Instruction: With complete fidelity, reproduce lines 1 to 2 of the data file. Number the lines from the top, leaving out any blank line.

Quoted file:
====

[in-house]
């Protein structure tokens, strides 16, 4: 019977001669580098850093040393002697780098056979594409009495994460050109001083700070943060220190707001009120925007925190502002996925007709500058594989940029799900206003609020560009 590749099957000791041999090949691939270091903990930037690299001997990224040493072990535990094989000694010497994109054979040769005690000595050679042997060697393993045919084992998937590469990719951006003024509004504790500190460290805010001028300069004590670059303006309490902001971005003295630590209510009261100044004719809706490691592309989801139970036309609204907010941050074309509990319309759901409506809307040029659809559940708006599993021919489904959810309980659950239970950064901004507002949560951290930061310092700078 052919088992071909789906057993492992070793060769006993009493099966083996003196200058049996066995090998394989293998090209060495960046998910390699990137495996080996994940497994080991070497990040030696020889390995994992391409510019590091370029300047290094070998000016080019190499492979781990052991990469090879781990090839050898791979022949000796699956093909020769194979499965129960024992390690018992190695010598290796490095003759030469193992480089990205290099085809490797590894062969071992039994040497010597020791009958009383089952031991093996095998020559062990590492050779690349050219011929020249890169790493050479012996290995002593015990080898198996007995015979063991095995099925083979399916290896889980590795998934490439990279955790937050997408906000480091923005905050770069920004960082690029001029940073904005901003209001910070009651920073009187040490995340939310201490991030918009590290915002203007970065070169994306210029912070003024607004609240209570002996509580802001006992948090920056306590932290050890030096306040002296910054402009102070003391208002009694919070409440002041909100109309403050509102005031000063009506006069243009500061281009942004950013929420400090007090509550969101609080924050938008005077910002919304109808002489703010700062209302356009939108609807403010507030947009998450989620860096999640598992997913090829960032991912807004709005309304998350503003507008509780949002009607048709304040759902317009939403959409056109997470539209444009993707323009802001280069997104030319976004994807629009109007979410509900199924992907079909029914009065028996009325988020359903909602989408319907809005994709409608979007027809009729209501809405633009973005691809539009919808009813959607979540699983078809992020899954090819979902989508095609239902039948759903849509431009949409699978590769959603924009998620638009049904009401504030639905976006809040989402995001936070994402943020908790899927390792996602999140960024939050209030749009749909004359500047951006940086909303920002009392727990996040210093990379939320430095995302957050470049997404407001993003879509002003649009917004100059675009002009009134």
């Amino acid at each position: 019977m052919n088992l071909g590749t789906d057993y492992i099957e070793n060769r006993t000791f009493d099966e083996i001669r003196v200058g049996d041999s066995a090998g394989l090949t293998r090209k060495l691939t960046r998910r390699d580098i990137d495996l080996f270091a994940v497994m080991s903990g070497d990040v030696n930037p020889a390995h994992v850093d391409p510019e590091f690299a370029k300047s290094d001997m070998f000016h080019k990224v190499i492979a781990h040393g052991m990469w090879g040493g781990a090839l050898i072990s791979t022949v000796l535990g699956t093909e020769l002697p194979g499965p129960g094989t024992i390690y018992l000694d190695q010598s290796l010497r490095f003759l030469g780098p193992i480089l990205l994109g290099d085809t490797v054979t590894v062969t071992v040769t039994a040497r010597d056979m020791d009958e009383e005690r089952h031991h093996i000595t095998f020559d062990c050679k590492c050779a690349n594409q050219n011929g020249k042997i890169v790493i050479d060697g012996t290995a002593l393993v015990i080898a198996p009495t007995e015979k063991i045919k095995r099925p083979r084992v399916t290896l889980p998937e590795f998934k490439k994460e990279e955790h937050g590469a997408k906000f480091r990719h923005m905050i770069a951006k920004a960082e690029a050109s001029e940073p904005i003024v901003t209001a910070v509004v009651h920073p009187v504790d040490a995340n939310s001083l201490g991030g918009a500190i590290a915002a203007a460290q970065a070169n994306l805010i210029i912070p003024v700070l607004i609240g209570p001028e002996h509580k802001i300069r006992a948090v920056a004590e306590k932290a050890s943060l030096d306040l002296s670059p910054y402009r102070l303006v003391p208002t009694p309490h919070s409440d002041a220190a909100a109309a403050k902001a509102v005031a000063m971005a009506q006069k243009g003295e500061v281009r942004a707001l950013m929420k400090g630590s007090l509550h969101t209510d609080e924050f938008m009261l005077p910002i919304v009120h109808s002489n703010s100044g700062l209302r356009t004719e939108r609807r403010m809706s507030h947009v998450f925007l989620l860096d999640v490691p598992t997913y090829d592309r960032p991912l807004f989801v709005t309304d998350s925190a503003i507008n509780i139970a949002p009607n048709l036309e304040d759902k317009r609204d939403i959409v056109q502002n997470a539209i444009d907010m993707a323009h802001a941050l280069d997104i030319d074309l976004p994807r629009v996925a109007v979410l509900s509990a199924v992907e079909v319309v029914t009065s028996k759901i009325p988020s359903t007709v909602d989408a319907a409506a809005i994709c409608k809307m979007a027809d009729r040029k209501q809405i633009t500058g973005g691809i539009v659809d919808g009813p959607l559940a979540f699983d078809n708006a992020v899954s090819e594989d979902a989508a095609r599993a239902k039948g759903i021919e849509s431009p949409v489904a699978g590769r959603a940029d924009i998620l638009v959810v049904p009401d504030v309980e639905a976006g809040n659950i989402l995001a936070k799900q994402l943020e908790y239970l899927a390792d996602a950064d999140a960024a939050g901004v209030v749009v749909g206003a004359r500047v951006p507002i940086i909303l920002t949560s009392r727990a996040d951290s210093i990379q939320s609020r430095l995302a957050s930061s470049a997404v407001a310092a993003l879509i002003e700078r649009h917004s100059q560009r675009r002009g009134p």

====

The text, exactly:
[in-house]
């Protein structure tokens, strides 16, 4: 019977001669580098850093040393002697780098056979594409009495994460050109001083700070943060220190707001009120925007925190502002996925007709500058594989940029799900206003609020560009 590749099957000791041999090949691939270091903990930037690299001997990224040493072990535990094989000694010497994109054979040769005690000595050679042997060697393993045919084992998937590469990719951006003024509004504790500190460290805010001028300069004590670059303006309490902001971005003295630590209510009261100044004719809706490691592309989801139970036309609204907010941050074309509990319309759901409506809307040029659809559940708006599993021919489904959810309980659950239970950064901004507002949560951290930061310092700078 052919088992071909789906057993492992070793060769006993009493099966083996003196200058049996066995090998394989293998090209060495960046998910390699990137495996080996994940497994080991070497990040030696020889390995994992391409510019590091370029300047290094070998000016080019190499492979781990052991990469090879781990090839050898791979022949000796699956093909020769194979499965129960024992390690018992190695010598290796490095003759030469193992480089990205290099085809490797590894062969071992039994040497010597020791009958009383089952031991093996095998020559062990590492050779690349050219011929020249890169790493050479012996290995002593015990080898198996007995015979063991095995099925083979399916290896889980590795998934490439990279955790937050997408906000480091923005905050770069920004960082690029001029940073904005901003209001910070009651920073009187040490995340939310201490991030918009590290915002203007970065070169994306210029912070003024607004609240209570002996509580802001006992948090920056306590932290050890030096306040002296910054402009102070003391208002009694919070409440002041909100109309403050509102005031000063009506006069243009500061281009942004950013929420400090007090509550969101609080924050938008005077910002919304109808002489703010700062209302356009939108609807403010507030947009998450989620860096999640598992997913090829960032991912807004709005309304998350503003507008509780949002009607048709304040759902317009939403959409056109997470539209444009993707323009802001280069997104030319976004994807629009109007979410509900199924992907079909029914009065028996009325988020359903909602989408319907809005994709409608979007027809009729209501809405633009973005691809539009919808009813959607979540699983078809992020899954090819979902989508095609239902039948759903849509431009949409699978590769959603924009998620638009049904009401504030639905976006809040989402995001936070994402943020908790899927390792996602999140960024939050209030749009749909004359500047951006940086909303920002009392727990996040210093990379939320430095995302957050470049997404407001993003879509002003649009917004100059675009002009009134």